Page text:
• Try writing a “historical” love story based on characters that already exist—or existed. Take advantage of creative license! There are plenty of time periods to chose from. Try on of these stories or find one of your own.
  • Retell a classic and make it your own.
    • Cinderella
    • Gone With the Wind
    • Ariel the Little Mermaid
    • Aladdin
    • Jack & Jill
  • FanFic. Is there a book, TV show, or movie that messed something up? Fan Fiction lets you fix it…
    • Lost
    • Burn Notice
    • Weeds
    • Desperate Housewives
    • Vampire Diaries
    • Twilight
    • Outlander
    • Werecats Series
    • Avatar
    • Bones

Have I forgotten a good one? Anyone have any other themes to add to the list?

I hope I’ve stuck a creative nerve. If not, there’s always the next blog posting. Don’t forget to sign up for the Love at First Sight Blogfest!

Happy writing!

PS. If anyone needs additional inspiration, I have some terrific poems on my inspirational blog, To Keep it Going.

January 31, 2010 Posted by | Blogfest, Characters, Inspiration, Plotting, Writing | Leave a comment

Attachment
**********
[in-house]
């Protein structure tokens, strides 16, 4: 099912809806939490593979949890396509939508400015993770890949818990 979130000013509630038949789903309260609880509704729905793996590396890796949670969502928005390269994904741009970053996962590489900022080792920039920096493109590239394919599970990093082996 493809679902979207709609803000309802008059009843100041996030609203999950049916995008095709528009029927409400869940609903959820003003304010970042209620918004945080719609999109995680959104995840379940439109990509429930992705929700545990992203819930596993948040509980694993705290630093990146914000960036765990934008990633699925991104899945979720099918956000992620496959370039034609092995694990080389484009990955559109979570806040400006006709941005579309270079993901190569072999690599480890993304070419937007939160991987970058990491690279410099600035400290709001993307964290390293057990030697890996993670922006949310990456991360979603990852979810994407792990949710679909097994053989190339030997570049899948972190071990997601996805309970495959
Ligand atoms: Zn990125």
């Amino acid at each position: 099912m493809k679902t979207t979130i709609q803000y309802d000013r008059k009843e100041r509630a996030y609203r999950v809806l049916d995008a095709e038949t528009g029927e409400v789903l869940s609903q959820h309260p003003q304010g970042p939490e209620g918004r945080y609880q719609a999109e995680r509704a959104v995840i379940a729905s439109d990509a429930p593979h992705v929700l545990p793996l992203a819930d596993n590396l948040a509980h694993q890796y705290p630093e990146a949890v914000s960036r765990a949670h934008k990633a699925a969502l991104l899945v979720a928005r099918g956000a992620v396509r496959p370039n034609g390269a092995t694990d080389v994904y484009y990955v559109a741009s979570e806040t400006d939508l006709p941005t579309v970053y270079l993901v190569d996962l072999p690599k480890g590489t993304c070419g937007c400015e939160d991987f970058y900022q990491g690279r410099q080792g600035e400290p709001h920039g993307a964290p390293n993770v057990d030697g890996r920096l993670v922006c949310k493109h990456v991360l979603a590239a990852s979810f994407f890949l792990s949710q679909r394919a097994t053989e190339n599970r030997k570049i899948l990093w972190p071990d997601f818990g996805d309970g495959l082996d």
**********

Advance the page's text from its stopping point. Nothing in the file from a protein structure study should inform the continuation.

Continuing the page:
Plotting the Properly Paced Prose

(I’m sorry about the title; I just couldn’t help myself…)

Plotting is one of those hit-or-miss kind of things. Sometimes, ideas will flood your mind with incredible possibilities of unbelievable (or completely, “well duh“) images. But, then there are the days when you can’t, for the life of you, think up one tiny, little scheme to foil the bad guys. Now, I’ve seen some writers tackle the plotting process like some football players tackle…oh, let’s say Aaron Rodgers. Unfortunately, I am not one of those writers. I need highlighters, post-it notes, dry erase boards…divine intervention…to even put a dent in my plots. Fortunately, once I get going, there’s usually no stopping me. Usually.